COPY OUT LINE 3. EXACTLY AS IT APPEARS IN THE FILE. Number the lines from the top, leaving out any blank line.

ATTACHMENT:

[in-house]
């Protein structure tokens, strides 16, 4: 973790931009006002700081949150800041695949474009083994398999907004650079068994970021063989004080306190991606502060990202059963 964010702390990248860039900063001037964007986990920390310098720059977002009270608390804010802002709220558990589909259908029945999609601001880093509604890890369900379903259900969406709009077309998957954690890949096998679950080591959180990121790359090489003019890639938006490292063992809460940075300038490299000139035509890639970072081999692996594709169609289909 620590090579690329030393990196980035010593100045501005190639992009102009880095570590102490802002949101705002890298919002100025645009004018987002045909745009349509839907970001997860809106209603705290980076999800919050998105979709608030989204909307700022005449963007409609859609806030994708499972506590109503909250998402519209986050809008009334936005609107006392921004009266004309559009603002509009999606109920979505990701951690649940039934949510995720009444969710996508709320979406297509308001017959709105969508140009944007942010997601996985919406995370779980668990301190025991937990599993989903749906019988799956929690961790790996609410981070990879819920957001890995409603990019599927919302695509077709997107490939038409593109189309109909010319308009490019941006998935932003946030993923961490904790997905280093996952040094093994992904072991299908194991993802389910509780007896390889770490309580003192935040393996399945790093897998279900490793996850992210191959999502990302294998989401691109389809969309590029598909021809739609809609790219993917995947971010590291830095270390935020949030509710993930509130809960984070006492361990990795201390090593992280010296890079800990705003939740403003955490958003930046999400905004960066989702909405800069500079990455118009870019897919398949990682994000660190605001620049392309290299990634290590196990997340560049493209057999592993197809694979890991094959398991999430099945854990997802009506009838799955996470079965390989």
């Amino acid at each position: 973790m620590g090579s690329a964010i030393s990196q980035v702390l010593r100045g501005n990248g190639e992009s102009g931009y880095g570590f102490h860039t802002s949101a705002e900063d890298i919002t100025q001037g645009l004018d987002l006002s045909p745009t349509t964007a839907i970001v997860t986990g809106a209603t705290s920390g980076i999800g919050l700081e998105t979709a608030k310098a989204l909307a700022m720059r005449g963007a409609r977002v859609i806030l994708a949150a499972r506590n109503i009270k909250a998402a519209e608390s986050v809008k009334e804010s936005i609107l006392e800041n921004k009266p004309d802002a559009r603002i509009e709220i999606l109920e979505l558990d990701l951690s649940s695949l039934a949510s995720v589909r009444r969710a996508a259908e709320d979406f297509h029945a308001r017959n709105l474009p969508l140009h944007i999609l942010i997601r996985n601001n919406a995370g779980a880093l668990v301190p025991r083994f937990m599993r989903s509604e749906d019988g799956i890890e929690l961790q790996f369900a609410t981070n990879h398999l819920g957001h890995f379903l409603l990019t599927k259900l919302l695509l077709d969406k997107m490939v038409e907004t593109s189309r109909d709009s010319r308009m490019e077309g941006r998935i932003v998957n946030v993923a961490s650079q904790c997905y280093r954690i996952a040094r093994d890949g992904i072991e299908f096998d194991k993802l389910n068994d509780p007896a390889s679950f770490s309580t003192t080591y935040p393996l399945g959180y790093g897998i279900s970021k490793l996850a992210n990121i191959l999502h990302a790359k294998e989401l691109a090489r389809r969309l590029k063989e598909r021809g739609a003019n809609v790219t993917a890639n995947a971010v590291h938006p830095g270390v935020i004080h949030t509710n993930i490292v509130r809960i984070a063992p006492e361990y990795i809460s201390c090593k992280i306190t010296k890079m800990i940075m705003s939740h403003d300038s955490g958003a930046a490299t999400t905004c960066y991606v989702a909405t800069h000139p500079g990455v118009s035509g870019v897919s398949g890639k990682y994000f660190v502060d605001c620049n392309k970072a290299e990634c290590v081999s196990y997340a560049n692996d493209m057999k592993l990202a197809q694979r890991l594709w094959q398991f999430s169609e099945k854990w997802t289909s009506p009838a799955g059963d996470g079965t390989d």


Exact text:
């Amino acid at each position: 973790m620590g090579s690329a964010i030393s990196q980035v702390l010593r100045g501005n990248g190639e992009s102009g931009y880095g570590f102490h860039t802002s949101a705002e900063d890298i919002t100025q001037g645009l004018d987002l006002s045909p745009t349509t964007a839907i970001v997860t986990g809106a209603t705290s920390g980076i999800g919050l700081e998105t979709a608030k310098a989204l909307a700022m720059r005449g963007a409609r977002v859609i806030l994708a949150a499972r506590n109503i009270k909250a998402a519209e608390s986050v809008k009334e804010s936005i609107l006392e800041n921004k009266p004309d802002a559009r603002i509009e709220i999606l109920e979505l558990d990701l951690s649940s695949l039934a949510s995720v589909r009444r969710a996508a259908e709320d979406f297509h029945a308001r017959n709105l474009p969508l140009h944007i999609l942010i997601r996985n601001n919406a995370g779980a880093l668990v301190p025991r083994f937990m599993r989903s509604e749906d019988g799956i890890e929690l961790q790996f369900a609410t981070n990879h398999l819920g957001h890995f379903l409603l990019t599927k259900l919302l695509l077709d969406k997107m490939v038409e907004t593109s189309r109909d709009s010319r308009m490019e077309g941006r998935i932003v998957n946030v993923a961490s650079q904790c997905y280093r954690i996952a040094r093994d890949g992904i072991e299908f096998d194991k993802l389910n068994d509780p007896a390889s679950f770490s309580t003192t080591y935040p393996l399945g959180y790093g897998i279900s970021k490793l996850a992210n990121i191959l999502h990302a790359k294998e989401l691109a090489r389809r969309l590029k063989e598909r021809g739609a003019n809609v790219t993917a890639n995947a971010v590291h938006p830095g270390v935020i004080h949030t509710n993930i490292v509130r809960i984070a063992p006492e361990y990795i809460s201390c090593k992280i306190t010296k890079m800990i940075m705003s939740h403003d300038s955490g958003a930046a490299t999400t905004c960066y991606v989702a909405t800069h000139p500079g990455v118009s035509g870019v897919s398949g890639k990682y994000f660190v502060d605001c620049n392309k970072a290299e990634c290590v081999s196990y997340a560049n692996d493209m057999k592993l990202a197809q694979r890991l594709w094959q398991f999430s169609e099945k854990w997802t289909s009506p009838a799955g059963d996470g079965t390989d």